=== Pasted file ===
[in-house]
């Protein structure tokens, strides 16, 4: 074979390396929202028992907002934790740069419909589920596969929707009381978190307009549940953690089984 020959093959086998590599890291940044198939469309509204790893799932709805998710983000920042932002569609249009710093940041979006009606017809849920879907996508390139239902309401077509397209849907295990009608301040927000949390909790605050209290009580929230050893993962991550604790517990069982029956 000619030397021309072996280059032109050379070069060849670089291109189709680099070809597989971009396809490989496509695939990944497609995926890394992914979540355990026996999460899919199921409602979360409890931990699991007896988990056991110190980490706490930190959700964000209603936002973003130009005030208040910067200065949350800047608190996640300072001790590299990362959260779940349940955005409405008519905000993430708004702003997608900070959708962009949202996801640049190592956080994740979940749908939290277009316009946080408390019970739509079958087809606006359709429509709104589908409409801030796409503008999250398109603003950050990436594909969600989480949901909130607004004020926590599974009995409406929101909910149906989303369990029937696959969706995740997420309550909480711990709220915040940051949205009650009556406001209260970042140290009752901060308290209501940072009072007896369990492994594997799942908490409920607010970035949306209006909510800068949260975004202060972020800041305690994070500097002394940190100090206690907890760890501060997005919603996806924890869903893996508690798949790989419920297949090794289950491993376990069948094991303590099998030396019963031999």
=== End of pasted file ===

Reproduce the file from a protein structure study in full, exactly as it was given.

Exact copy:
[in-house]
């Protein structure tokens, strides 16, 4: 074979390396929202028992907002934790740069419909589920596969929707009381978190307009549940953690089984 020959093959086998590599890291940044198939469309509204790893799932709805998710983000920042932002569609249009710093940041979006009606017809849920879907996508390139239902309401077509397209849907295990009608301040927000949390909790605050209290009580929230050893993962991550604790517990069982029956 000619030397021309072996280059032109050379070069060849670089291109189709680099070809597989971009396809490989496509695939990944497609995926890394992914979540355990026996999460899919199921409602979360409890931990699991007896988990056991110190980490706490930190959700964000209603936002973003130009005030208040910067200065949350800047608190996640300072001790590299990362959260779940349940955005409405008519905000993430708004702003997608900070959708962009949202996801640049190592956080994740979940749908939290277009316009946080408390019970739509079958087809606006359709429509709104589908409409801030796409503008999250398109603003950050990436594909969600989480949901909130607004004020926590599974009995409406929101909910149906989303369990029937696959969706995740997420309550909480711990709220915040940051949205009650009556406001209260970042140290009752901060308290209501940072009072007896369990492994594997799942908490409920607010970035949306209006909510800068949260975004202060972020800041305690994070500097002394940190100090206690907890760890501060997005919603996806924890869903893996508690798949790989419920297949090794289950491993376990069948094991303590099998030396019963031999």